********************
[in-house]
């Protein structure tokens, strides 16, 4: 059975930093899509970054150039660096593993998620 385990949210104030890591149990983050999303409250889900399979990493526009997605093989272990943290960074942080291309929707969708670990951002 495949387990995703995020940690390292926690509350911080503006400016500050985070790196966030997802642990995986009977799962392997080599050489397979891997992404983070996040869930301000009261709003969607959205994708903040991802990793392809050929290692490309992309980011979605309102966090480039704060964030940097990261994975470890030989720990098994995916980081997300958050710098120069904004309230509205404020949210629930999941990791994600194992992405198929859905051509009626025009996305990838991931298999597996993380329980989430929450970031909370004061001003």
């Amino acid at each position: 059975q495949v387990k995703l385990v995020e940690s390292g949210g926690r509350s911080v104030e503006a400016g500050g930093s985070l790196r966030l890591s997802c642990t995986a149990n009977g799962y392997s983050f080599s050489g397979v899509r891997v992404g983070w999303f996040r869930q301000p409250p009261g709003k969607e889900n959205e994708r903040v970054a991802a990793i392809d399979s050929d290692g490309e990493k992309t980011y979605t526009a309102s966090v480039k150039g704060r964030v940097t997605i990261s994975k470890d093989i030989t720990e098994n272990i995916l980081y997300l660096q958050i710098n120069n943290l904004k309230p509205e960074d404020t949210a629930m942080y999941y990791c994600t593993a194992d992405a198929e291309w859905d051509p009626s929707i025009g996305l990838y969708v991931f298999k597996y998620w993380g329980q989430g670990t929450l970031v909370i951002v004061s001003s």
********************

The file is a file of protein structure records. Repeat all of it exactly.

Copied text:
[in-house]
């Protein structure tokens, strides 16, 4: 059975930093899509970054150039660096593993998620 385990949210104030890591149990983050999303409250889900399979990493526009997605093989272990943290960074942080291309929707969708670990951002 495949387990995703995020940690390292926690509350911080503006400016500050985070790196966030997802642990995986009977799962392997080599050489397979891997992404983070996040869930301000009261709003969607959205994708903040991802990793392809050929290692490309992309980011979605309102966090480039704060964030940097990261994975470890030989720990098994995916980081997300958050710098120069904004309230509205404020949210629930999941990791994600194992992405198929859905051509009626025009996305990838991931298999597996993380329980989430929450970031909370004061001003």
């Amino acid at each position: 059975q495949v387990k995703l385990v995020e940690s390292g949210g926690r509350s911080v104030e503006a400016g500050g930093s985070l790196r966030l890591s997802c642990t995986a149990n009977g799962y392997s983050f080599s050489g397979v899509r891997v992404g983070w999303f996040r869930q301000p409250p009261g709003k969607e889900n959205e994708r903040v970054a991802a990793i392809d399979s050929d290692g490309e990493k992309t980011y979605t526009a309102s966090v480039k150039g704060r964030v940097t997605i990261s994975k470890d093989i030989t720990e098994n272990i995916l980081y997300l660096q958050i710098n120069n943290l904004k309230p509205e960074d404020t949210a629930m942080y999941y990791c994600t593993a194992d992405a198929e291309w859905d051509p009626s929707i025009g996305l990838y969708v991931f298999k597996y998620w993380g329980q989430g670990t929450l970031v909370i951002v004061s001003s």